The Third Sunday of Advent: Ruth

Ruth – A Sprig of Faithfulness

Behold, I will bring my servant the Branch. -Zechariah 3:8b

The third Sunday of Advent is upon us! I marvel at what God has been teaching me as I study Jesus’ genealogy. I’ve had a more difficult week as I’ve struggled to put my thoughts into words. My week has seemingly pointed out my character flaws and weaknesses – my husband and children have not seen me at my best. It is funny how quickly I can become insecure, in a moment, with who I am and what my purpose is. In my vulnerability, I desire to have those closest to me, embrace me exactly as I am. The amazing part is that God does exactly that. His Inherent Nature is one of steadfastness and acceptance. This week, He has been my stability when I’ve felt myself waiver and has embodied faithfulness to me, no matter where I find myself.

I know this in my mind and my heart! What God has challenged me in this week is to be faithful to Him within the mystery of my own journey. Like Ruth, I know that I don’t need to know my whole story to be faithful to Him – in fact, if I did know my whole story, then I wouldn’t need to have faith!

As I have been reading Ruth, I’ve kept thinking about her steadfast and faithful character. She chose to come alongside her mother-in-law as they grieved the loss of the men in their lives together. This could not have been easy. In fact, Scripture records Naomi as wanting to be called “Mara” or “bitter” in her grief, rather than her own name. Life is not easy, and at different times in our lives, it can bring out the worst in us. But this week, I realized the beauty of faithfulness that Ruth so vividly depicts. Faithfulness is steadfast, loyal, true, constant, stable, dependable and full of devotion. It can only be measured by time. When a friend is faithful, it is because they stood by us through the test of time. Time, in anyone’s journey, has bumps, falls and mistakes along the way. Faithfulness is a gift we can offer each other through those hurdles. Ruth’s story reveals her faithfulness to a God who was unknown to her and to a mother-in-law whom she chose to selflessly love. Sprigs of faithfulness. Here is a recap of her story:

Ruth, a Moabite, married the son of Elimelek and Naomi, who were Ephrathites from Bethlehem. Both Naomi’s husband and Ruth’s husband, Naomi’s son, died while living in Moab. A famine was upon them, and Naomi, who had heard that God had provided food for her people, decided to return home. She released her daughter-in-law, Ruth, so she could remain in Moab and possibly remarry, but Ruth famously stated, “Where you go I will go, and where you stay I will stay. Your people will be my people and your God my God. Where you die I will die, and there I will be buried.” Ruth faithfully followed and served Naomi on their journey to Bethlehem.

When these two extremely vulnerable women, with no men to protect them, arrived in Bethlehem, they arrived with nothing. Naomi had a relative on her husband’s side named Boaz. In need of food, Ruth went to his fields to pick up any leftover grain. Boaz noticed the young woman and granted her favour to glean from his fields. In fact, he ensured that his harvesters would intentionally leave grain so that she would have enough to feed Naomi and herself. Naomi, seeing the favour that Boaz had shown Ruth, began scheming – a plan that would benefit her and Ruth, bringing protection and provision for themselves in the future.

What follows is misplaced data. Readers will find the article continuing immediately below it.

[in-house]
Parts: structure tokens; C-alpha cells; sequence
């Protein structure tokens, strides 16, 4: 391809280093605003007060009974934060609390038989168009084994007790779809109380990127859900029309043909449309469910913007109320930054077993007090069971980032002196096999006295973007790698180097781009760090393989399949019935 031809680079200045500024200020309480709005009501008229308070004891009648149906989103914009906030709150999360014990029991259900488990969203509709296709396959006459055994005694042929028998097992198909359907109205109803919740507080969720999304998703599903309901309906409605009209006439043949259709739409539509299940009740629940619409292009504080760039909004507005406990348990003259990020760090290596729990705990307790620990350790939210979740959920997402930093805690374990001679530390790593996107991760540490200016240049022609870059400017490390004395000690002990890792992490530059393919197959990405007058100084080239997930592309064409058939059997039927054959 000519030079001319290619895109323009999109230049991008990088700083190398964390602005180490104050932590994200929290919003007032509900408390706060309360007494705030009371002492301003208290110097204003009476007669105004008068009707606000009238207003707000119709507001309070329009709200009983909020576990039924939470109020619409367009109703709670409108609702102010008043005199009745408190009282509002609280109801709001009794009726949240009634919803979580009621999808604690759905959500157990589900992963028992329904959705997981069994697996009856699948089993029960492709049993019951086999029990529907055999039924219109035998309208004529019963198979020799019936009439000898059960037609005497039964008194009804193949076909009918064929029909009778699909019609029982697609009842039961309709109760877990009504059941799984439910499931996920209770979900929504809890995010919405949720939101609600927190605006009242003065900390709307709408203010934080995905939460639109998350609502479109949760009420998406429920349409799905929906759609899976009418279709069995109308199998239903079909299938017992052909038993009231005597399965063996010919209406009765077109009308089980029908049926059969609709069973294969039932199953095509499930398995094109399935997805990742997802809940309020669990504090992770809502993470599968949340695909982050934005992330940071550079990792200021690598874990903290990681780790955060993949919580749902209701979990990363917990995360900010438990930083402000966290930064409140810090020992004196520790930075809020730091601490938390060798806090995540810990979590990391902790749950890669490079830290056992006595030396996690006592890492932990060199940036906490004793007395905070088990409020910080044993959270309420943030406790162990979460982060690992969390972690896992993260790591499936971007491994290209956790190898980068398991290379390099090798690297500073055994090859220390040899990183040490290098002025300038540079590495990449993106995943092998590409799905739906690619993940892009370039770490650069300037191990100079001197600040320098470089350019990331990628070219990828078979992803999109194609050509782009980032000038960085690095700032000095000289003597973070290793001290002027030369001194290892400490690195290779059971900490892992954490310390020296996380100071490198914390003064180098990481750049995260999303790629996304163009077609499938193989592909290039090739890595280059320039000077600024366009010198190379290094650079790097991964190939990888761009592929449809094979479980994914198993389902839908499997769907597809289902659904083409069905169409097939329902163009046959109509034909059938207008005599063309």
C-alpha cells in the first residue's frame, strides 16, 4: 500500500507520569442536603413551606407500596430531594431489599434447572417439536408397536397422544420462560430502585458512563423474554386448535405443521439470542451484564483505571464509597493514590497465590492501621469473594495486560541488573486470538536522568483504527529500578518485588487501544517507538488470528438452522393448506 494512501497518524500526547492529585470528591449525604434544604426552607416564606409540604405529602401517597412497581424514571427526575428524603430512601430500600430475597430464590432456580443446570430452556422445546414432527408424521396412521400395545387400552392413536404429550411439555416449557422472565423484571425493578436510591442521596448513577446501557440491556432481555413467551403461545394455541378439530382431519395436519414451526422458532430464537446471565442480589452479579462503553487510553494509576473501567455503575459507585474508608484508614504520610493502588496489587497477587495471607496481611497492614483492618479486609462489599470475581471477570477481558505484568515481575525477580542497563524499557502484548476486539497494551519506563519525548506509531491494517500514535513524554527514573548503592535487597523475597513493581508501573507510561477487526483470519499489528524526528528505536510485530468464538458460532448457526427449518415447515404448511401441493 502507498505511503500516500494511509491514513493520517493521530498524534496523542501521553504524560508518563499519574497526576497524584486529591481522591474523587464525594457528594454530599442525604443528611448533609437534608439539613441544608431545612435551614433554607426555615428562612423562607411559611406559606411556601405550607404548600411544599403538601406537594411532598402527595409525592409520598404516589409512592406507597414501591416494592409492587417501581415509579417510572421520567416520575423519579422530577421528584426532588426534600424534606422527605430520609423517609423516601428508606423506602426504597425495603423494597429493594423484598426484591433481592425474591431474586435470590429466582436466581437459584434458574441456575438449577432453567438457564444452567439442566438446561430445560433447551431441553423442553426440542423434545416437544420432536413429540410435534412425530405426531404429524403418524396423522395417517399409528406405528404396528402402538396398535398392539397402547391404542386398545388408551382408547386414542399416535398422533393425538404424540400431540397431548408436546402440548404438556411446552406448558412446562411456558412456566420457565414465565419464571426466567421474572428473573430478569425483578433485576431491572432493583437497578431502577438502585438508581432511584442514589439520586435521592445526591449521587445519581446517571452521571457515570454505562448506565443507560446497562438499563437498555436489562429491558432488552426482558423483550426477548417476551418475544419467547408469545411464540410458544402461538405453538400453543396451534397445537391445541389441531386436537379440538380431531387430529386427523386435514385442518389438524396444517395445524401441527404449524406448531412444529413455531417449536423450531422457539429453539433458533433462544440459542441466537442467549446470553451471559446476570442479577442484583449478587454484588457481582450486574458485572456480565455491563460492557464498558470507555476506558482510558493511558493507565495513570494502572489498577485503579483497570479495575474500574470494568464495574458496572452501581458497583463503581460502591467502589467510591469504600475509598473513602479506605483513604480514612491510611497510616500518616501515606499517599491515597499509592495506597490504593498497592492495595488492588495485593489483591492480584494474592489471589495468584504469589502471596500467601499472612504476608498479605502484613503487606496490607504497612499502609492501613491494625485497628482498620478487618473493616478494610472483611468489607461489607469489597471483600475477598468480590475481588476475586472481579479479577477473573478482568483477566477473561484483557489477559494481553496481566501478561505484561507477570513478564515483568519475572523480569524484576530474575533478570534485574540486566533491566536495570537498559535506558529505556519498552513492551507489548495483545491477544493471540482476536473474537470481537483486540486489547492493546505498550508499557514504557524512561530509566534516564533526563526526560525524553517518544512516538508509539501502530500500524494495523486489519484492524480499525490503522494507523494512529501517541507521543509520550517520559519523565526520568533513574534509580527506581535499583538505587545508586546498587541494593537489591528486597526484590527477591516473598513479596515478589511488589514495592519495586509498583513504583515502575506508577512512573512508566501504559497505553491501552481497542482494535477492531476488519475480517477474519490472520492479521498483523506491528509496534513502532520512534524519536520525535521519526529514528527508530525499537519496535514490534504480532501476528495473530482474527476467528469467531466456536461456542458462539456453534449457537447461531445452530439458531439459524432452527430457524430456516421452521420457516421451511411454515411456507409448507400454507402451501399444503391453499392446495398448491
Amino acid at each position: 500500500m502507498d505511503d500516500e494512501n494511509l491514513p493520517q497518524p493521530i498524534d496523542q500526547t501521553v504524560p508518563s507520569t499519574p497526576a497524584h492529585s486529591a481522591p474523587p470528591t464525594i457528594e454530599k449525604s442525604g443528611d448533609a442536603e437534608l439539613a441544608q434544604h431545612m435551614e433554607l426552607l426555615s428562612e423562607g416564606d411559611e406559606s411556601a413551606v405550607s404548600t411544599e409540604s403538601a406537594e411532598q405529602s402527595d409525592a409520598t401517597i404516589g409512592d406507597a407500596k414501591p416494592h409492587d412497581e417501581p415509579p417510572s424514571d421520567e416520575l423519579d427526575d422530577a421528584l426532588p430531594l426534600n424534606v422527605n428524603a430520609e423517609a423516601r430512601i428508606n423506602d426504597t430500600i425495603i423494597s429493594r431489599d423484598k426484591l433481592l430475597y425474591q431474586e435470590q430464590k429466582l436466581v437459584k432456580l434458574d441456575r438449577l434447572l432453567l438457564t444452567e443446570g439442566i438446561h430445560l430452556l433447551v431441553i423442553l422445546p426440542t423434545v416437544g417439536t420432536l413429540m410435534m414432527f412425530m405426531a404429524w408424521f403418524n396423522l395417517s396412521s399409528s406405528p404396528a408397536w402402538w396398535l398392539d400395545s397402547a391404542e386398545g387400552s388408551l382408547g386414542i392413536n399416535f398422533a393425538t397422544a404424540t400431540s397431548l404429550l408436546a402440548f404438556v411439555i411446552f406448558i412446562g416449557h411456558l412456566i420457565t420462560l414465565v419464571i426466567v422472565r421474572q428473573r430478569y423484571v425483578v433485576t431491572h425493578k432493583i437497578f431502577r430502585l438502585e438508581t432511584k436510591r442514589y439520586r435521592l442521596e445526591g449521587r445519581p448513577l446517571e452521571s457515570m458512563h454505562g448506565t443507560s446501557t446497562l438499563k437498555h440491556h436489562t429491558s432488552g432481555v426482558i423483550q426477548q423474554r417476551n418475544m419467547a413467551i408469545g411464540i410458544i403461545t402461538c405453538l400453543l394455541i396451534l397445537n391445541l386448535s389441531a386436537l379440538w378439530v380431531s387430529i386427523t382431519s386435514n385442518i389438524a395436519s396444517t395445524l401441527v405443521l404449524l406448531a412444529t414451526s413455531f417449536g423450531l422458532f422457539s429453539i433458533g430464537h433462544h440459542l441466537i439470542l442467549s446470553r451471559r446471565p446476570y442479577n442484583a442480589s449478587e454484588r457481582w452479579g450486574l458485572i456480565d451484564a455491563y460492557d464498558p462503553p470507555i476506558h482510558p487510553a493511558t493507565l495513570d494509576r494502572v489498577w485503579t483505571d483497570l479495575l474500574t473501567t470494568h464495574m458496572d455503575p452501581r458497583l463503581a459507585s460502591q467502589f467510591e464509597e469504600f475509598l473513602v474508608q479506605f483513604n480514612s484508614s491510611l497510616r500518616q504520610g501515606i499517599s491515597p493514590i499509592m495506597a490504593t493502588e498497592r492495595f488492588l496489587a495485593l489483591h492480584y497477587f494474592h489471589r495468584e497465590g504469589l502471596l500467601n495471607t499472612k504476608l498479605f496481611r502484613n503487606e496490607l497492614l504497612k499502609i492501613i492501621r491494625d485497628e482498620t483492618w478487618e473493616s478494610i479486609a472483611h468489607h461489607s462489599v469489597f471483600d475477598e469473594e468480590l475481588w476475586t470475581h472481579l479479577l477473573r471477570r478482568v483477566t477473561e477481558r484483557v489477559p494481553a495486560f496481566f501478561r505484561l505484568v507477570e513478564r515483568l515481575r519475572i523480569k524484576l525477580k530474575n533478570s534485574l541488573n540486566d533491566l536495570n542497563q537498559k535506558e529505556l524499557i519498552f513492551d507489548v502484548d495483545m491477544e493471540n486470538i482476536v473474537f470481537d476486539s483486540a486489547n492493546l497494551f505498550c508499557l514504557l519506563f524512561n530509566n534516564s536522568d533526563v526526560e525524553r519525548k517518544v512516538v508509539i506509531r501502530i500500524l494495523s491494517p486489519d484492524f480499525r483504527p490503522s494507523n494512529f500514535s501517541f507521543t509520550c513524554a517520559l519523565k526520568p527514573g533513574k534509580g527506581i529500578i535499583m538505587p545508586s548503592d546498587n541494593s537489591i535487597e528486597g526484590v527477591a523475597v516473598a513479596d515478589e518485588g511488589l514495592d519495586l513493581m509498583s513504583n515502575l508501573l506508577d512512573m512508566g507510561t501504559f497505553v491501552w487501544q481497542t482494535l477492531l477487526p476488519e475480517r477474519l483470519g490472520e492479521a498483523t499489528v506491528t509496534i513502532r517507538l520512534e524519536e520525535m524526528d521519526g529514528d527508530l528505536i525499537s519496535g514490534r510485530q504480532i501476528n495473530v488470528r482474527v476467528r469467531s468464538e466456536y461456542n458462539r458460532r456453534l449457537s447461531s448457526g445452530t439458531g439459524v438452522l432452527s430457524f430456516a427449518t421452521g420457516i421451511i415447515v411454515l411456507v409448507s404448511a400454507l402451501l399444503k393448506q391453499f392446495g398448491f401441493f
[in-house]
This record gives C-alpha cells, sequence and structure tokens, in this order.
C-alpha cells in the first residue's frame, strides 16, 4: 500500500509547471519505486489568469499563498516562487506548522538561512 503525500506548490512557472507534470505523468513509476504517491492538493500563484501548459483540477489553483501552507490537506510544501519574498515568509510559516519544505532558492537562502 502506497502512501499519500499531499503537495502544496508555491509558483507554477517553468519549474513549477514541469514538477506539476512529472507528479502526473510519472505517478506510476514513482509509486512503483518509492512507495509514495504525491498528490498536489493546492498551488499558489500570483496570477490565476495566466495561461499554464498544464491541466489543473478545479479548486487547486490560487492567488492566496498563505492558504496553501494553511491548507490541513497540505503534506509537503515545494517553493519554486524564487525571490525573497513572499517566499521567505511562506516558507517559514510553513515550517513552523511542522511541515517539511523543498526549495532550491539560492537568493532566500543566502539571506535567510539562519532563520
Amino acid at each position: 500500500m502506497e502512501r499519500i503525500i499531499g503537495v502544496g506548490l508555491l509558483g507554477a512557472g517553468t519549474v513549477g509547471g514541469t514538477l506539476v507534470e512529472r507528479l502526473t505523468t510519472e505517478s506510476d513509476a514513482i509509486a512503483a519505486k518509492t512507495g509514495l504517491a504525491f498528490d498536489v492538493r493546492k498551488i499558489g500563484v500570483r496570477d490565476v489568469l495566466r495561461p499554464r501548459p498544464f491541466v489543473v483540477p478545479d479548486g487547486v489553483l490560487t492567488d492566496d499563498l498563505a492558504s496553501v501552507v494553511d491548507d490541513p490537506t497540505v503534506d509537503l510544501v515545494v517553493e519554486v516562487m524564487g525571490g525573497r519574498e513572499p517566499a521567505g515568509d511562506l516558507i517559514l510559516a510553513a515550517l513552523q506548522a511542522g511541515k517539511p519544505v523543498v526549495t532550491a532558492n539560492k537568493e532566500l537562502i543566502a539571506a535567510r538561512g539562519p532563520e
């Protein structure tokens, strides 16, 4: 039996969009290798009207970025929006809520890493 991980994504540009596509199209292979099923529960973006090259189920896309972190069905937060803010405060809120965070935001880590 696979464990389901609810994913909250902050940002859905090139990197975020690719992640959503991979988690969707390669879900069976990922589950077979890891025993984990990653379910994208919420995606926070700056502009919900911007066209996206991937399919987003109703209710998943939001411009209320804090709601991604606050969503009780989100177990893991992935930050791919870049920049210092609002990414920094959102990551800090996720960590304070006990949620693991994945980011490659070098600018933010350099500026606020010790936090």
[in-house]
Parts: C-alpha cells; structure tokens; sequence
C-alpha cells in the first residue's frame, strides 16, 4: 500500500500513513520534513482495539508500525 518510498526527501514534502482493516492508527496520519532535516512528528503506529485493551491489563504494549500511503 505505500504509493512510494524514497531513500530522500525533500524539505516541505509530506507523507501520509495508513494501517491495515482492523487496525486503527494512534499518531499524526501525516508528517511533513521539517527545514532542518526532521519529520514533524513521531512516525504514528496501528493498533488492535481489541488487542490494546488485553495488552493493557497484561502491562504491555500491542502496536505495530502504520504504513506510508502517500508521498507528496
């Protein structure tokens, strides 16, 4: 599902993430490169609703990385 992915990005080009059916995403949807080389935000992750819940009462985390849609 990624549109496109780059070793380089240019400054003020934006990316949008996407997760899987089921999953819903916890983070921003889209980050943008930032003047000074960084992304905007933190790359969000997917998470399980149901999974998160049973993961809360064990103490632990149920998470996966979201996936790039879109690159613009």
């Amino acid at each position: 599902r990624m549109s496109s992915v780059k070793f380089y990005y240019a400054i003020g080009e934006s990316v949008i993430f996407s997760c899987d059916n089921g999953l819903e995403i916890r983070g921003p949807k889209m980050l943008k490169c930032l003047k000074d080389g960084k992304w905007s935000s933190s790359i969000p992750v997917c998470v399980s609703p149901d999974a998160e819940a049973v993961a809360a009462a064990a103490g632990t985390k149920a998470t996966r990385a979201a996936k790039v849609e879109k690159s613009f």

Naomi told Ruth to put on perfume and her best clothes. She instructed Ruth to go to the threshing floor where Boaz would spend the night, and wait until he had fallen asleep. Once everyone was asleep, Ruth was to go lie at his feet and wait for him to take notice of her. Faithful Ruth followed through with the plan and soon found herself noticed by, and at the mercy of, Boaz. In response to Boaz’s surprise at her being there, she asked him, as part of “the plan,” to take [her] under [his] wing, for [he was] a family redeemer.” Just as Tamar had needed a family redeemer a few generations back, so now did Ruth. Boaz had to cleverly come up with a plan to marry Ruth – a woman that he had begun to admire as he watched her faithfully serve Naomi. It did not take long for Boaz and Ruth to marry and have a son. The women said to Naomi “…your daughter-in-law…loves you and is better to you than seven sons.”

That last line makes me chuckle. A daughter-in-law worth more than seven sons, indeed! The close bond between Ruth and Naomi would likely have been an anomaly of that time – and even in our time, the relationship between a woman and her mother-in-law can be a difficult one! They had a choice of whether to stick together or not. I can only imagine the pain of these two widows – the likelihood that they would have seen each other at their worst is highly plausible. Yet even so, their love for each other and to God remained constant. In that way, they offered each other sprigs of faithfulness.

It is a gift to be able to have a bad day, or to experience personal loss like Naomi and Ruth, and know the constancy of God and His ability to shine through us as we offer this faithfulness to others. This is supernatural: it is the Branch alive in us that gives us a heart that sees and hears beyond our human understanding and capacity. God’s faithfulness, the Branch offered to us, is beyond our ability to understand – a gift to us that we get to share!

Because of the LORD’s faithful love we do not perish, for his mercies never end. They are new every morning; great is your faithfulness! -Lamentations 3:22-23